by Iris Winston

Concern that drivers who have had laser eye surgery may have difficulty driving at night is unwarranted, according to the Canadian Opthalmolgical Society.

“Current scientific evidence does not support any contraindication to driving related to refractive surgery,” says Dr. Duncan Anderson of the Department of Opthalmology at St. Paul’s Hospital, Vancouver.

The society mentioned laser surgery as one of several possible causes of some reduction in visual acuity and contrast sensitivity in a section of the Canadian Medical Association’s “Determining Medical Fitness to Drive”, published earlier this year. (Other factors include age or cataracts.)

“The reaction was to make it sound as though this was a much bigger problem than it is,” says University of Ottawa Eye Institute Director General Dr. Bruce Jackson. “In some cases, a few patients may experience some difficulty with night vision, but it is usually related to high risk factors.”

He explains that patients with very large pupils (hyperopia) or in need of “a high degree of correction” (because of severe myopia, for instance) may notice a halo effect when driving at night after the surgery. Other patients find that the halo effect is reduced after the surgery and that their night vision improves.

The key factor, he says, is to screen patients to ensure that they are good candidates for the surgery and to explain possible results very clearly.

“Then it is their decision,” says Dr. Jackson, pointing out that most candidates for the surgery see the possibility of a slight, temporary blurring of vision at night as an acceptable trade-off to wearing glasses.

Certainly, this is the case for Calgary journalist Louis Hobson, who had laser surgery on one eye in 1992 and on his second eye earlier this year. “I do have a slight halo effect at night,” he says. “But I had a very bad astigmatism before the surgery and the halo is actually less noticeable than it was. And even if I have a slight blurring, it is a small price to pay for 20/20 vision.”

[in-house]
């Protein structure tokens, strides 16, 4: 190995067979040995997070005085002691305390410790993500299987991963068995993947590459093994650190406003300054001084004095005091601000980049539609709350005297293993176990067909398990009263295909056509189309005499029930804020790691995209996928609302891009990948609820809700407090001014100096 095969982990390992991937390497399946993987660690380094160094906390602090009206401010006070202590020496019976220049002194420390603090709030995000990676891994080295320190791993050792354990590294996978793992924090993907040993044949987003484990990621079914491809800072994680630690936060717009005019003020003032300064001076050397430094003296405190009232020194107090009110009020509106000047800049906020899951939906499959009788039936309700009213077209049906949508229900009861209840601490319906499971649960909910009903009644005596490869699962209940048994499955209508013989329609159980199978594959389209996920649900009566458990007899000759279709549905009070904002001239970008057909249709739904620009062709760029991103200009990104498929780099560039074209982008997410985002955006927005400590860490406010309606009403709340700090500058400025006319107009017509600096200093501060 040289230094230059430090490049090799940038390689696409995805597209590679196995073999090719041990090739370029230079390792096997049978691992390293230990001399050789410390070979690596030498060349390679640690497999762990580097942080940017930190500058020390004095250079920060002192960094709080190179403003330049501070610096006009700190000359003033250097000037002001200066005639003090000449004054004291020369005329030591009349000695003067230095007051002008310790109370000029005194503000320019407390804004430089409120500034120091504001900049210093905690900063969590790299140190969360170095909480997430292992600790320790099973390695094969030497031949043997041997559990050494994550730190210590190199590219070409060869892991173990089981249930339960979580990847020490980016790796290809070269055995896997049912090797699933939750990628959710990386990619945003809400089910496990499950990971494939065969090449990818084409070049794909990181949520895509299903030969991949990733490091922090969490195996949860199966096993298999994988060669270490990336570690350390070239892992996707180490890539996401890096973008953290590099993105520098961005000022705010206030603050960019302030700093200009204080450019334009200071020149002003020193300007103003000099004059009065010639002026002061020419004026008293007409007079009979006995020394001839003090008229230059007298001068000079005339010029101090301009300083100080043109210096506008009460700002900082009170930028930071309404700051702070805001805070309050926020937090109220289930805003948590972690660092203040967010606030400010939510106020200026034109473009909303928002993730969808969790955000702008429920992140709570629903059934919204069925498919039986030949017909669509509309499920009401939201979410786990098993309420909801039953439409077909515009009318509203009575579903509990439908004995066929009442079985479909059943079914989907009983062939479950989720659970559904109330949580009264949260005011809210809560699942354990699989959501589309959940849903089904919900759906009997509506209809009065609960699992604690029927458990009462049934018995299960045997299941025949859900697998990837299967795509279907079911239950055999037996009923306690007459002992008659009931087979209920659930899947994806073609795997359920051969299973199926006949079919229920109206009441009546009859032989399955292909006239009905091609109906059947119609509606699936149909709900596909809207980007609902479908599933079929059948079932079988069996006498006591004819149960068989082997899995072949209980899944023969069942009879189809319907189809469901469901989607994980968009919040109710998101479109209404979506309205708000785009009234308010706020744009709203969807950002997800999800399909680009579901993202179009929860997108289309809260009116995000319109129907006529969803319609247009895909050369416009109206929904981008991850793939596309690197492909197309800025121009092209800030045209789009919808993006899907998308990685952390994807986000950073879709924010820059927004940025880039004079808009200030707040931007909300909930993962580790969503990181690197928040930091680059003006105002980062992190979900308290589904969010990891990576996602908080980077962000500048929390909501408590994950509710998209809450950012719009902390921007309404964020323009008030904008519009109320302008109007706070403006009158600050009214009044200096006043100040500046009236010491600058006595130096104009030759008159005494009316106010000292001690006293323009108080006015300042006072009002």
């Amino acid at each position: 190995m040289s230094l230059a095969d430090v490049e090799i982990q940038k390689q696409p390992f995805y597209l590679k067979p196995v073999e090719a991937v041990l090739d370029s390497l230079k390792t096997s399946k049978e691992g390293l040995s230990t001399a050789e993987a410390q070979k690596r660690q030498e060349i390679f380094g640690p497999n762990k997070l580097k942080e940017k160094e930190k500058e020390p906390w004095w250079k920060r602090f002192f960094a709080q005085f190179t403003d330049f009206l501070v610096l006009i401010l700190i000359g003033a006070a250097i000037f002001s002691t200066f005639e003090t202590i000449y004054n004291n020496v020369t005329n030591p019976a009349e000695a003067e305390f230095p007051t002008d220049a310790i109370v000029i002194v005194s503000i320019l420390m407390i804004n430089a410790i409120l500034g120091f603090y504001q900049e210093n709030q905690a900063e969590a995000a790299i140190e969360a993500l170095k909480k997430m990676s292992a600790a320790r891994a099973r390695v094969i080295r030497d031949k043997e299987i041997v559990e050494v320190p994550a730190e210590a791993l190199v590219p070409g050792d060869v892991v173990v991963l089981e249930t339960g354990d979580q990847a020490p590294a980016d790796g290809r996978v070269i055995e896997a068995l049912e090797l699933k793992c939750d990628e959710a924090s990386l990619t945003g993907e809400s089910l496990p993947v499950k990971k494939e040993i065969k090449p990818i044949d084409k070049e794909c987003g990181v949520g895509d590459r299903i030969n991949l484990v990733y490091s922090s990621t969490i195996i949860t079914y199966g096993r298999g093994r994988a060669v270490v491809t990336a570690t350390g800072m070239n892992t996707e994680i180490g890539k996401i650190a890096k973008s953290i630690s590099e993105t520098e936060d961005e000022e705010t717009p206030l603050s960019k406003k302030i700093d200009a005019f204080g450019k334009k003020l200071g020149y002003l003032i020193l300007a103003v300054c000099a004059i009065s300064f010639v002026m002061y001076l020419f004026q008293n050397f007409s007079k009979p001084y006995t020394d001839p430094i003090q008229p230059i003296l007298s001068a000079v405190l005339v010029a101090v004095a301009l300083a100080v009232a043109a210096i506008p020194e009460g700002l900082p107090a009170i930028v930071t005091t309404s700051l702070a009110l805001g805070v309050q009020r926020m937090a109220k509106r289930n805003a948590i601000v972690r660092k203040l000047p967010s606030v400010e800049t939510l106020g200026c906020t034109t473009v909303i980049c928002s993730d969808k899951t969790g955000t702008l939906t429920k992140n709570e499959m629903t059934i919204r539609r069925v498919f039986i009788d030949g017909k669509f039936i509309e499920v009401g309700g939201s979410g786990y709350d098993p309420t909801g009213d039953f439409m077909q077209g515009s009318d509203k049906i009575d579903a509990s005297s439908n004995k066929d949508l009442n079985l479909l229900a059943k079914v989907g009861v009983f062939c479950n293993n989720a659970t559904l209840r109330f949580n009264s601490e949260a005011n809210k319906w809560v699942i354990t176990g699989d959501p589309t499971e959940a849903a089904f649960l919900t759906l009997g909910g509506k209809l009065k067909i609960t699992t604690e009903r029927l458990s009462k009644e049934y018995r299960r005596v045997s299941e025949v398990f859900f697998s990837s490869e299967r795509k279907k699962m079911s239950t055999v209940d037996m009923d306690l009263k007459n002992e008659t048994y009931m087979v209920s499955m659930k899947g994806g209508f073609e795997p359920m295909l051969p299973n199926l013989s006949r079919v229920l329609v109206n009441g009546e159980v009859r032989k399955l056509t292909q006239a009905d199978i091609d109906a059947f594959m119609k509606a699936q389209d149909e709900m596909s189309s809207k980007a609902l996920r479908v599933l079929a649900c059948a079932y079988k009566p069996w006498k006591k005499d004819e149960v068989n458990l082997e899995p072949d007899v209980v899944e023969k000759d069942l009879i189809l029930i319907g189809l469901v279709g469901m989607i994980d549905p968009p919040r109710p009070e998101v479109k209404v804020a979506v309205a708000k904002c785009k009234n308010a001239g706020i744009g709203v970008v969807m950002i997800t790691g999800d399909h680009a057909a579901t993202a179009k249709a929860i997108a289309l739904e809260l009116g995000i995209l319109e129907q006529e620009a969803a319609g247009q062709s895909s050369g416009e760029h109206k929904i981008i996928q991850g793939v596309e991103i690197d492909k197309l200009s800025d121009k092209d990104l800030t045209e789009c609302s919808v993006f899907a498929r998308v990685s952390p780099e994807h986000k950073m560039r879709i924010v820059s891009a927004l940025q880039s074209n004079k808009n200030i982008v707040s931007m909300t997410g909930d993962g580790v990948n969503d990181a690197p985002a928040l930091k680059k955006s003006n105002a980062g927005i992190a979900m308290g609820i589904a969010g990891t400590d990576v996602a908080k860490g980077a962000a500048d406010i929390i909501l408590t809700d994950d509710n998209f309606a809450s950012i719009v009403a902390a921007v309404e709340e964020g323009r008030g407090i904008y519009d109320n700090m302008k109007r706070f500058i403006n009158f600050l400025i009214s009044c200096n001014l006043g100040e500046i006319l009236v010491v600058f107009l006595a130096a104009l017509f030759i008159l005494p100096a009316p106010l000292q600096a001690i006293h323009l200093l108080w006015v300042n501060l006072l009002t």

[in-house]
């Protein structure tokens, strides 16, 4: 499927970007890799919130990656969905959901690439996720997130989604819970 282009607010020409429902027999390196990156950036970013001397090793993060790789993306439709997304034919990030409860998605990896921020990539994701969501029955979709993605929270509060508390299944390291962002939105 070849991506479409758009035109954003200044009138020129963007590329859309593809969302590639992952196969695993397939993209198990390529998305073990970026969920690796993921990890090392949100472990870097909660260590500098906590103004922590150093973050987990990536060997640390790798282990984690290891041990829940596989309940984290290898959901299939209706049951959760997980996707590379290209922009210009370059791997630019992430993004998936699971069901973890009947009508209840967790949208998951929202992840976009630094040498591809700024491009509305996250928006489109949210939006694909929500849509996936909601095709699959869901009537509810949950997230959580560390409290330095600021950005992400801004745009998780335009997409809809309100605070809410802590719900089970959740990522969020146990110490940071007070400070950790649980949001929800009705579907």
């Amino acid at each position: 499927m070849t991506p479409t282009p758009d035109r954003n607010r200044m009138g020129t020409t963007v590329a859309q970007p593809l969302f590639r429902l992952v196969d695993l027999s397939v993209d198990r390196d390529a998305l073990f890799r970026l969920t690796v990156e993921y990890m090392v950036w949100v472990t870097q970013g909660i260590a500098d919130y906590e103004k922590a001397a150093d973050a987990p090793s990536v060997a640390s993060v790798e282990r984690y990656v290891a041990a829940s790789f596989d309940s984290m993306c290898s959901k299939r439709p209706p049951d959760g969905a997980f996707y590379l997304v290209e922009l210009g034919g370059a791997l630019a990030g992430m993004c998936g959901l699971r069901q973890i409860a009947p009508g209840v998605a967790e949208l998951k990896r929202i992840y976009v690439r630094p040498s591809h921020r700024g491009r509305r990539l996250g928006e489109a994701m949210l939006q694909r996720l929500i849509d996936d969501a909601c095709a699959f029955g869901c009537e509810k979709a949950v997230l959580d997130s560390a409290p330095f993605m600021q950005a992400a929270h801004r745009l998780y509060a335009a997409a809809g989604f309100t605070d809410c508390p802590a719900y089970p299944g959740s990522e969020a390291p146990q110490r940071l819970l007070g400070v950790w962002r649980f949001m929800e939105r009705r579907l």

Dunrobin resident Jenefer Haynes has come to the same conclusion. She plans to have the surgery in the spring and has just completed a round of counselling, including being paired with a mentor who underwent the surgery last year.

“I am so impressed with the way I have been treated,” she says. “All my questions have been answered.”

Dr. David Edmison of the Focus Eye Centre, Ottawa, points out that “fewer than two percent of patients treated are aware of any reduction in night vision.”

“If you look at it scientifically, there can be up to 30 percent reduction in contrast acuity for up to six months (after the surgery) and a very small group of patients – perhaps one in a 1,000 take longer than that before they are back to normal,” he says. “From a practical point of view, very few patients treated are aware of any reduction.”

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